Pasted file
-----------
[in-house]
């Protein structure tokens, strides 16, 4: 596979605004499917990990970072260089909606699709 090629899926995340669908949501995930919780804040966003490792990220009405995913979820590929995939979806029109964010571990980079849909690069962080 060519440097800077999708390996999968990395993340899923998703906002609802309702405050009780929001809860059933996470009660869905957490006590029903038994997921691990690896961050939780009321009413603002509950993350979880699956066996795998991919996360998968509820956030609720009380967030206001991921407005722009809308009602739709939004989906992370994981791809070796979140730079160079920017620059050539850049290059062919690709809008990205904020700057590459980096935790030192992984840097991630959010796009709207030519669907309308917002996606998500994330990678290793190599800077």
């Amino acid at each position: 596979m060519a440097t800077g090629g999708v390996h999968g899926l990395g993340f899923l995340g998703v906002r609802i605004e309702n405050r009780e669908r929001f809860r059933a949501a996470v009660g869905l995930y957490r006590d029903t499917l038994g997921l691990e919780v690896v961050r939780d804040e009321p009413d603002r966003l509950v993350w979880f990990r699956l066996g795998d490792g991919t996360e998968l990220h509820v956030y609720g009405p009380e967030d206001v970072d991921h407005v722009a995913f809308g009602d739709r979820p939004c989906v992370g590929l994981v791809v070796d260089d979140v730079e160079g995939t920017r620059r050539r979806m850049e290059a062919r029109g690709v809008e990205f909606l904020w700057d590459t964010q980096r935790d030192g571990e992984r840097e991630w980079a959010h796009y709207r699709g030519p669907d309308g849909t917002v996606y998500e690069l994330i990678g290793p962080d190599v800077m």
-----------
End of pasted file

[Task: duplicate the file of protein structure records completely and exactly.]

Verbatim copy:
[in-house]
């Protein structure tokens, strides 16, 4: 596979605004499917990990970072260089909606699709 090629899926995340669908949501995930919780804040966003490792990220009405995913979820590929995939979806029109964010571990980079849909690069962080 060519440097800077999708390996999968990395993340899923998703906002609802309702405050009780929001809860059933996470009660869905957490006590029903038994997921691990690896961050939780009321009413603002509950993350979880699956066996795998991919996360998968509820956030609720009380967030206001991921407005722009809308009602739709939004989906992370994981791809070796979140730079160079920017620059050539850049290059062919690709809008990205904020700057590459980096935790030192992984840097991630959010796009709207030519669907309308917002996606998500994330990678290793190599800077």
């Amino acid at each position: 596979m060519a440097t800077g090629g999708v390996h999968g899926l990395g993340f899923l995340g998703v906002r609802i605004e309702n405050r009780e669908r929001f809860r059933a949501a996470v009660g869905l995930y957490r006590d029903t499917l038994g997921l691990e919780v690896v961050r939780d804040e009321p009413d603002r966003l509950v993350w979880f990990r699956l066996g795998d490792g991919t996360e998968l990220h509820v956030y609720g009405p009380e967030d206001v970072d991921h407005v722009a995913f809308g009602d739709r979820p939004c989906v992370g590929l994981v791809v070796d260089d979140v730079e160079g995939t920017r620059r050539r979806m850049e290059a062919r029109g690709v809008e990205f909606l904020w700057d590459t964010q980096r935790d030192g571990e992984r840097e991630w980079a959010h796009y709207r699709g030519p669907d309308g849909t917002v996606y998500e690069l994330i990678g290793p962080d190599v800077m």